The ALJ also found that the taxpayer's contention that the report form is flawed because it does not allow a taxpayer to affirmatively make the election is not supported. Although it is true that the 2009 report does not include an election check-box or something similar, Rule 3.584(d)(1) provides that taxpayers make the election by filing the report using one method or the other.

INSURANCE TAX

Volunteer Fire Department Assistance Fund Assessment — It's That Time Again

The Texas Forest Service administers the Volunteer Fire Department Assistance Fund to provide rural fire departments with assistance, training and funding to purchase equipment and train personnel. An assessment on a property and casualty insurer's net direct premiums in specific categories in proportion to the premiums of all licensed companies for these categories funds the program. The Comptroller administers the assessment under Chapter 2007, Insurance Code.

The Legislature authorized $15 million for the original assessment in 2001. In 2007, the Legislature increased the assessment to $30 million and repealed the expiration of the program, originally set as Sept. 1, 2011.

An insurer may recover the assessment by including it as an expense in a rate filing or by directly charging policyholders as provided under Section 2007.005, Insurance Code.

The Comptroller's office will be mailing billings by the end of May. The assessment is due Aug. 1, 2011.

All property and casualty insurers licensed to do business in Texas (including stock companies, farm mutual companies, county mutual companies, Lloyd's Plans and reciprocal or interinsurance exchanges) are subject to the assessment if they write homeowners insurance, fire insurance, farm and ranch owners insurance, private passenger auto physical damage insurance, commercial auto physical damage insurance or commercial multi-peril insurance.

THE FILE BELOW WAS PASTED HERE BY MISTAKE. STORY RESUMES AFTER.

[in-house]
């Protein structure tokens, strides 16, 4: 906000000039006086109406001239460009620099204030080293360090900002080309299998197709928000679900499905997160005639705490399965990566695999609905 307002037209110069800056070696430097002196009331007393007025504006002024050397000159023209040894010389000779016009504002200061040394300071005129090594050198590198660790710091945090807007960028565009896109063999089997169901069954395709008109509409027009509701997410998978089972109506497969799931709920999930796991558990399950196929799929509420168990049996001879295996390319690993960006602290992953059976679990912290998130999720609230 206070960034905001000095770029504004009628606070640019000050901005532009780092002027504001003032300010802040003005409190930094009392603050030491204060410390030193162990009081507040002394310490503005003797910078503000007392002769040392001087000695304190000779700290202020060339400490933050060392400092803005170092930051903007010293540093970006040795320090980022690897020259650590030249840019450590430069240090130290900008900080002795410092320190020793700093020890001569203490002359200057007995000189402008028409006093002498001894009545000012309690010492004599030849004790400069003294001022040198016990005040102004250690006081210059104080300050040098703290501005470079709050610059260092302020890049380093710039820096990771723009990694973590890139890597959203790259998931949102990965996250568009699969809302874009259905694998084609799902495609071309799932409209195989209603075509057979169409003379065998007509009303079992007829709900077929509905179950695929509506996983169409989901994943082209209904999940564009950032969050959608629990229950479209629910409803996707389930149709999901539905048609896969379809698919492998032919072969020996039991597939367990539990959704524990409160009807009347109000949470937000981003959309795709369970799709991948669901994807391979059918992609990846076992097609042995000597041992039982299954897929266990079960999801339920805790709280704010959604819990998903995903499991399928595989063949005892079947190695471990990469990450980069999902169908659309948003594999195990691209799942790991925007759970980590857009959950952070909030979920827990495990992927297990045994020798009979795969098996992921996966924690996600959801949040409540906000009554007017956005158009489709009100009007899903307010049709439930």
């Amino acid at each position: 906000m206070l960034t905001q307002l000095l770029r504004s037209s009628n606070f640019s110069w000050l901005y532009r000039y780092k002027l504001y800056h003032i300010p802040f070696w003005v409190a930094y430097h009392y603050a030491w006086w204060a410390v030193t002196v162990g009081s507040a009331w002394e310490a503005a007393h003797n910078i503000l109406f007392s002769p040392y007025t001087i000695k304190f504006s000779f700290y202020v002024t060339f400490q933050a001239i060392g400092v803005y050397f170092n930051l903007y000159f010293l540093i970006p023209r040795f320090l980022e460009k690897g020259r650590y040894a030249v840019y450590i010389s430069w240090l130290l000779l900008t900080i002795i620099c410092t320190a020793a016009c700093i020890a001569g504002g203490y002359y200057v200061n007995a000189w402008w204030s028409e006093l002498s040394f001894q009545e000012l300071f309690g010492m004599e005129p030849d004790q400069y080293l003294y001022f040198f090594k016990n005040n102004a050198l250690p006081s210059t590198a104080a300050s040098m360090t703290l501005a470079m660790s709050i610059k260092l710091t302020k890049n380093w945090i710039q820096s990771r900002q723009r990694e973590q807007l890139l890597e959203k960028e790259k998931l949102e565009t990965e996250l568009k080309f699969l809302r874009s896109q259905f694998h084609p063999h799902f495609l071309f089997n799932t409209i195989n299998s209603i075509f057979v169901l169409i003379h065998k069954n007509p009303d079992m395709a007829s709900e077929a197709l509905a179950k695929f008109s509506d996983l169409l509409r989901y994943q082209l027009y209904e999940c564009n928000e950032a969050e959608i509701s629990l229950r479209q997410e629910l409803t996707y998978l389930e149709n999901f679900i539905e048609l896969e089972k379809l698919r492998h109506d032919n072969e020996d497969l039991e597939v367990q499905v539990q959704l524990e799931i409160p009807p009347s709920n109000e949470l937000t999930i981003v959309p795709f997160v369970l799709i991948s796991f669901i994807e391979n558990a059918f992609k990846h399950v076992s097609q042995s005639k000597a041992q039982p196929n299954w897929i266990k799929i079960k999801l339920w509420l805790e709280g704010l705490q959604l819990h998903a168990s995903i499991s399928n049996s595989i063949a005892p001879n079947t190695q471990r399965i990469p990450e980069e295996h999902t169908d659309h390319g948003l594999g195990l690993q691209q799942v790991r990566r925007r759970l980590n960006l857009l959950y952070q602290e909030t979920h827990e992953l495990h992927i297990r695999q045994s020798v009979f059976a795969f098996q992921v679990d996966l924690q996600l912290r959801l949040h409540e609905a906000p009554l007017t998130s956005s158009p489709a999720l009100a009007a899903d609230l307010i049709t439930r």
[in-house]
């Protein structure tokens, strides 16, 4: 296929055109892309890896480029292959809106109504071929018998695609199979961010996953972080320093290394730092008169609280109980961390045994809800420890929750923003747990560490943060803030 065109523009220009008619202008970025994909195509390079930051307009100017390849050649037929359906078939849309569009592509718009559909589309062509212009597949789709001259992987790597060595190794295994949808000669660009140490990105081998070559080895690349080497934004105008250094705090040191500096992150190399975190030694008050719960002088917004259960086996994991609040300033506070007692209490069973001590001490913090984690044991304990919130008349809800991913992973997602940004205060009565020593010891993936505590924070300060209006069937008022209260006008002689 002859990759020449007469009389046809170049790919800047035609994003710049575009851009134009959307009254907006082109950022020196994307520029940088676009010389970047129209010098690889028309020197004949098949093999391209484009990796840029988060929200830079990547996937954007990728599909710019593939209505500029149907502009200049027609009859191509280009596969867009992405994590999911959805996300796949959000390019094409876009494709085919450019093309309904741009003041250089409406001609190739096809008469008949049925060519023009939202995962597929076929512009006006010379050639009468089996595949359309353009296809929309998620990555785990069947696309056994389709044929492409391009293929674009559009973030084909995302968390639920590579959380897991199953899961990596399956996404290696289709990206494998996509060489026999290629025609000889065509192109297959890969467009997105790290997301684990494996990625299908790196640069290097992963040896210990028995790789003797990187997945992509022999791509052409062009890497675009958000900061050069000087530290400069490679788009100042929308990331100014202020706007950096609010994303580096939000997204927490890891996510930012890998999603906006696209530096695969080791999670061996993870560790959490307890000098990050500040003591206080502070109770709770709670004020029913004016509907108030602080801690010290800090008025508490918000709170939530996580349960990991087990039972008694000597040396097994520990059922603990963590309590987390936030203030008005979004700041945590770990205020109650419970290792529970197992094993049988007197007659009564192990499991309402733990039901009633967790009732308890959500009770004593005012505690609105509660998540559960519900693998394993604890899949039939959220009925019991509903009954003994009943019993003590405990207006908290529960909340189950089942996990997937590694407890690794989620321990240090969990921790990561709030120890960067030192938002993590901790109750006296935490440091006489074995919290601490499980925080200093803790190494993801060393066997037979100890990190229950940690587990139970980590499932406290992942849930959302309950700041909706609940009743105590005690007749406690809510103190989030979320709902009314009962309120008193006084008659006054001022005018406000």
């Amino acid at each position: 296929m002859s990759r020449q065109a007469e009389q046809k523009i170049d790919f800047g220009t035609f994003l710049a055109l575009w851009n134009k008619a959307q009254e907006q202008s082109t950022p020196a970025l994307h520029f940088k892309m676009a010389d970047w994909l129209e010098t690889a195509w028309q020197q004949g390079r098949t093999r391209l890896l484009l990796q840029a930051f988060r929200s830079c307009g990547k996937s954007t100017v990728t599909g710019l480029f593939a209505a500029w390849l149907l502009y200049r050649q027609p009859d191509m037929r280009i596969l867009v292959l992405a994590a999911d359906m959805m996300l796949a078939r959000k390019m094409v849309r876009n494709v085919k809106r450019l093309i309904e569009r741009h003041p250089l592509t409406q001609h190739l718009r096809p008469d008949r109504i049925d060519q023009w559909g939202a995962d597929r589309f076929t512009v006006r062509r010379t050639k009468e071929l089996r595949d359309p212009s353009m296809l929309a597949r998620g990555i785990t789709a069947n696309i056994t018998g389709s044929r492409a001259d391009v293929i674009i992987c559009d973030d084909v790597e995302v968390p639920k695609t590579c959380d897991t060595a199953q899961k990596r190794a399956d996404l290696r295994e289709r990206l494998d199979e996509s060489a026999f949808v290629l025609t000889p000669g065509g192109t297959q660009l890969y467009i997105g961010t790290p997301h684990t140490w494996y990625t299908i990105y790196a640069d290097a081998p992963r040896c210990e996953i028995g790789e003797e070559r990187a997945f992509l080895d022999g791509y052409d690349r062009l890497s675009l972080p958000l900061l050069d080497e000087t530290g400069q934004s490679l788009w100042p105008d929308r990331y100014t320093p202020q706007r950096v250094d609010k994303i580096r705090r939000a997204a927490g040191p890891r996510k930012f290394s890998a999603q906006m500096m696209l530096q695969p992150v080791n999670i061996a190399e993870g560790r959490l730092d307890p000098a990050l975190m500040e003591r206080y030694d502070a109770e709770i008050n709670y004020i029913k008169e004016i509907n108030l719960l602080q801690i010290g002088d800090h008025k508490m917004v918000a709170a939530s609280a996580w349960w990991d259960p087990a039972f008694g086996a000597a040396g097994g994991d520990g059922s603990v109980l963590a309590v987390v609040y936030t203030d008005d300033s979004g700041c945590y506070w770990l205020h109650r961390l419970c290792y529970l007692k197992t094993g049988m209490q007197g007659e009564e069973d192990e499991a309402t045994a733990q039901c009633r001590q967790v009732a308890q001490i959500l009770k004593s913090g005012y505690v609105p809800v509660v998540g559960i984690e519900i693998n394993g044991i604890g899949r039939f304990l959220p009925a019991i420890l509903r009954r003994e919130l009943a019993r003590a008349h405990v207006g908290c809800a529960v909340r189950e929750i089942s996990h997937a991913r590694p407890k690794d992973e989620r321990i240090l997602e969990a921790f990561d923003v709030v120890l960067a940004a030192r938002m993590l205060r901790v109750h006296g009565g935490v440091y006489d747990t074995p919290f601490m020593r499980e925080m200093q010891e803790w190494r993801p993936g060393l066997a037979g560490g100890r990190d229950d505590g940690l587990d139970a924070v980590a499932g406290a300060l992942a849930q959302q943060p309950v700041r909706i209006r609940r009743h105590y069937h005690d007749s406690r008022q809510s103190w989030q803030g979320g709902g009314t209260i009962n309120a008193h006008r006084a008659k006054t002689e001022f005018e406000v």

SALES TAX

Disaster Relief for Texas Wildfire Victims

In response to the wildfires ravaging many parts of Texas, the Governor has issued a proclamation declaring a disaster in certain counties in Texas.

Because of this disaster declaration, purchasers can claim an exemption from sales tax on separately stated charges for labor to repair or restore real or personal property damaged as the result of a wildfire. The materials and equipment that are used in the performance of the repairs continue to be taxable.

The exemption allowed under Tax Code Section 151.350 applies only to charges for labor to repair or restore damage resulting from the condition that caused the area to be declared a disaster area. Therefore, the exemption authorized by this disaster proclamation is limited to damage caused by a wildfire in a county declared a disaster area and does not extend to repairs to personal property, a building or other improvement to realty damaged by other sources. There is no time limit or expiration date on how long a purchaser has to claim an exemption on labor charges related to a declared disaster.

For more information, see Disasters and Texas Sales Tax (Pub. 94-182), as well as the Comptroller's Disaster Resources section of our website for more information. Additional resources regarding Texas' response to the wildfire threat can be found in the Texas Wildfires section of the Governor's Office website.

SALES TAX

Spring is in the Air

Spring is in the air and for many of us, that means it's time to put on the gardening gloves and break out the shovel. It also means it's time to get the grass and the swimming pool in shape, so to help sellers and purchasers stay "out of the weeds" of sales tax when purchasing seasonal products and services, here are some reminders of what is taxable and what is not.

Flowers, Vegetables, Shrubs and Trees

Seeds and Bulbs

Seeds for annual and perennial plants grown to produce food for humans are exempt. See Tax Code Section 151.316(a)(5). Examples of exempt seeds include those for vegetables, fruits and culinary herbs. A Texas Sales and Use Tax Exemption Certificate (Form 01-339 back) (PDF, 57KB) is not required for purchasing these types of seeds.